Is the GD Rose paper out?

Scott Le Grand legrand at tesla.mbi.ucla.edu
Thu Jul 13 14:45:58 EST 1995


In article <1995Jul12.182420.12069 at alw.nih.gov>, johnk at spasm.niddk.nih.gov (John Kuszewski) writes: 
> I think that part of this is explained by his having "solved" these 
> structures in short pieces (because the program is computationally
> expensive).

This would be a lame excuse if true...  We live in an era of inexpensive
300 Mhz desktop workstations...In fact, even within the LINUS paper, there are 
numerous instances of working with larger fragments i.e. the GroES prediction.
My biggest problem with the paper is the 12 day turnaround from submission
to acceptance.  There are numerous ambiguities in the description of the
methods (what proteins was it trained on?  How do you assemble overlapping
fragments?  How were the fragments for the results selected?  How consistent
are independent LINUS runs on the same fragment?  Why oh why did they neglect
to show the DHFR data?) which should have been caught by the referees and fixed 
by the authors.

> But of course, you're right--the packing of secondary structure elements
> isn't all that amazing.  If you looked at the RMSDs of these models
> to the crystal structures, they're pretty high--5 A is about the best
> (if I'm remembering correctly), and some are 10 A away.

As high as 12.1 A, which is essentially random (EGLIN 8-70), but the
secondary structure prediction is quite good.  OTOH the work with IFB
is seemingly impressive.  My bet is that this was the primary protein they 
used to tune their parameters...  

> To start another thread, are models of that resolution useful for
> anything?

A wonderfully controversial question.  I'm in the school of thought that
if I look at a model and it "looks" like the native structure (I know, horribly
subjective), then it is useful no matter what the RMSD.  One of the big
problems with the results section in this paper is that the authors
usually do not show us a complete model of the predicted structure, but only
seemingly arbitrarily chosen fragments which "worked"...
 
> |> It is interesting that such a simple method seems to work that well.
> 
> Precisely.  I just saw Andrej Sali give a talk on MODELLER, and its
> output is amazingly good.  However, he's using a very large empirical
> database.  LINUS does extremely well for having so little starting
> information.

If LINUS is really predicting secondary structure as well as it seems
(I'm betting that it's not), then it does seem the the whole game's a lot 
simpler than we thought.  I can submit some apocryphal data here.  In my PhD 
work, I used a Sippl potential to predict several protein structures.  It did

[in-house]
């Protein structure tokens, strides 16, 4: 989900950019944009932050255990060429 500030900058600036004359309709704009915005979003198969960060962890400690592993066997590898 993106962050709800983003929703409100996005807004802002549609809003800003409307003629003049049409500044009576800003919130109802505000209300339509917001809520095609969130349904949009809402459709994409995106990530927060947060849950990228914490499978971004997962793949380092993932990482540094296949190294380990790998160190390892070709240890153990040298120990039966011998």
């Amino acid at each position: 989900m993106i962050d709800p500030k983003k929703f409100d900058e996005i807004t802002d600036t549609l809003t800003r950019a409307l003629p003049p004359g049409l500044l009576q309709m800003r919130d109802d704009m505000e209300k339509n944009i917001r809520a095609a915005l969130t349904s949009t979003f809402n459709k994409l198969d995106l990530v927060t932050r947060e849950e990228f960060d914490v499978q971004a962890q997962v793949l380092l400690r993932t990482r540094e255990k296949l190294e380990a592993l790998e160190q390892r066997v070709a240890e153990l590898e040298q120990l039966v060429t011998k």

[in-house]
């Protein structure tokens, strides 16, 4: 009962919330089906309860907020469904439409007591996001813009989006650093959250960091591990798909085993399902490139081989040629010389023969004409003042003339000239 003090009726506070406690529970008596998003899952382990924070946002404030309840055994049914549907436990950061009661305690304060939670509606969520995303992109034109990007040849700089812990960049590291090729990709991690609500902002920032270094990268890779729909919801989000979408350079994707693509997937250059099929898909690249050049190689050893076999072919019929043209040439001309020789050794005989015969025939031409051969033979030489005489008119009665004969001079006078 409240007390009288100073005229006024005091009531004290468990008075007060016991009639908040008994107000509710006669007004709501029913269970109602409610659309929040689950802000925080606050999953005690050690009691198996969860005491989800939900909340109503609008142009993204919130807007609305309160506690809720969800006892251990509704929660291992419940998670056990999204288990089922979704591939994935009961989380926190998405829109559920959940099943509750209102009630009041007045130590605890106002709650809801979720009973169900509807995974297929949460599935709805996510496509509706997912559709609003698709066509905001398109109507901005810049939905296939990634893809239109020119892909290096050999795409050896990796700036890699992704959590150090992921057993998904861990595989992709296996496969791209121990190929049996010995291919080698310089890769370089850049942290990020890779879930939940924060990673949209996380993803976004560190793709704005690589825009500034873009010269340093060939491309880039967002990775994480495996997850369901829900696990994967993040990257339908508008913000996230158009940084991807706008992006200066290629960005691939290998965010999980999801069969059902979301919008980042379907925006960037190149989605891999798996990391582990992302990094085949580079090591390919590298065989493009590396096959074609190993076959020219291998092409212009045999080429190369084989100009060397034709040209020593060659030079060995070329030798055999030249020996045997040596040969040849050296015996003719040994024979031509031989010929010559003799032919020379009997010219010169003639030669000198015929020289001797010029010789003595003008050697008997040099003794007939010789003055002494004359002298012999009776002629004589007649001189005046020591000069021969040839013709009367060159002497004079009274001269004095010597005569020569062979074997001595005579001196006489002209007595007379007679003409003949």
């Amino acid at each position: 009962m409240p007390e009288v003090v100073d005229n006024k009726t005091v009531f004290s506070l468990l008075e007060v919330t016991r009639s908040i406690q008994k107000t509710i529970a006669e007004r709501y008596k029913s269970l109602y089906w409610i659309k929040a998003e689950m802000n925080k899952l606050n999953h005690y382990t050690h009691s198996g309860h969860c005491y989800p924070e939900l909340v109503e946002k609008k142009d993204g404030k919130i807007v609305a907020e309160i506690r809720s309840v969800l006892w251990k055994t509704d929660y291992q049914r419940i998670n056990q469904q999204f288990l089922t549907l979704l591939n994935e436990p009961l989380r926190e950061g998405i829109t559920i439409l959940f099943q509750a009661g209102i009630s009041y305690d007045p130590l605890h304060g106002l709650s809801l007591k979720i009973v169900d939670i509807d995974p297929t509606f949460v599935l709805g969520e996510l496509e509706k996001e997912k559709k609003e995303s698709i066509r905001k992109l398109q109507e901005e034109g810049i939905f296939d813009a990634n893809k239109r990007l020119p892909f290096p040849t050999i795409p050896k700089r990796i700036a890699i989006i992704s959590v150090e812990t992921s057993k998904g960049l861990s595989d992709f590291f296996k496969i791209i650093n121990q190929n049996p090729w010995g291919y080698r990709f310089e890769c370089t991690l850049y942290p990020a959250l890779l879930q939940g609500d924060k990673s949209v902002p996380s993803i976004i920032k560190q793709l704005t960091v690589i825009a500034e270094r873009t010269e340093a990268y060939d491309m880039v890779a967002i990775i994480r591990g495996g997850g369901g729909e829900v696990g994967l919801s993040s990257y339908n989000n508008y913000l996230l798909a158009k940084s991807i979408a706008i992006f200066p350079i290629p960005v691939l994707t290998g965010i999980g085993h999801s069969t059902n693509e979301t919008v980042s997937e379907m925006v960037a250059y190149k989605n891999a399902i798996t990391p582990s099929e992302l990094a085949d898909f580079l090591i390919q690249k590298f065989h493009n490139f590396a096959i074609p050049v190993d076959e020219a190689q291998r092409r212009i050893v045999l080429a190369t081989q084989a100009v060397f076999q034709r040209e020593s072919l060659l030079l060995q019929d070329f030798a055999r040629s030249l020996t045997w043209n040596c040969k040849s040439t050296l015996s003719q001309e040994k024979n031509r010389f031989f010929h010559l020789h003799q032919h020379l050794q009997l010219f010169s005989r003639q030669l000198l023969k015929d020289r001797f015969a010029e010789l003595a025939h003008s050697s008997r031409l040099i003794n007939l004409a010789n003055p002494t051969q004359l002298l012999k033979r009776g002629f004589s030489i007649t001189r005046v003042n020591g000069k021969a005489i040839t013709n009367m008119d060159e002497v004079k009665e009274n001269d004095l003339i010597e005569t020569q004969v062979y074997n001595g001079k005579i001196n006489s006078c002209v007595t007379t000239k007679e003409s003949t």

a wonderful job of secondary structure prediction on melittin, pancreatic 
polypeptide, and crambin (as good as LINUS I would daresay, but this was all 
helix and coil prediction and easy targets), but it did a miserable job packing 
things together.  This work is summarized in Molecular Simulations 13:299-320.
A lot of the figures in the LINUS paper look familiar to me.

> |> Unfortunately this is one of many studies that would be extremely
> |> much better if they had done some more rigourous testing, from 
> |> what I read in the John Hopkins journal, the run takes over night
> |> or so, which makes me wonder why they do not run this on 50 different
> 
> George Rose told us at his (now infamous?) NIH talk that it's more
> like 1-2 weeks per "structure."  

So how exactly did this talk go and how was it received?  BTW at 6000
cycles per generation, with 8 epochs, that gives 47*8*600 ~= 2e6 energy
evaluations per LINUS run.  That's quite a bit of sampling and the 1 week
figure seems realistic.

> One last question:  Are there any other algorithms that predict
> secondary structure as well as LINUS?

A tough question.  That requires testing LINUS on a set of
proteins not involved in its development and comparing it to
the performance on those same proteins by PhD and GOR (assuming
GOR does not use them in its database either).  Ignore arguments
that LINUS is not based on amino acid identity.  If training set
data is involved in any way in the development of a method, then
it is not fair to rate the predictive power of a method by its
performance on training set data.  It is only fair to conclude
that the method has learned how to reproduce the training set.
The only fair test is on external data.  The upcoming predictive
targets Moult is putting together should be a wonderful example
of this.  

Scott




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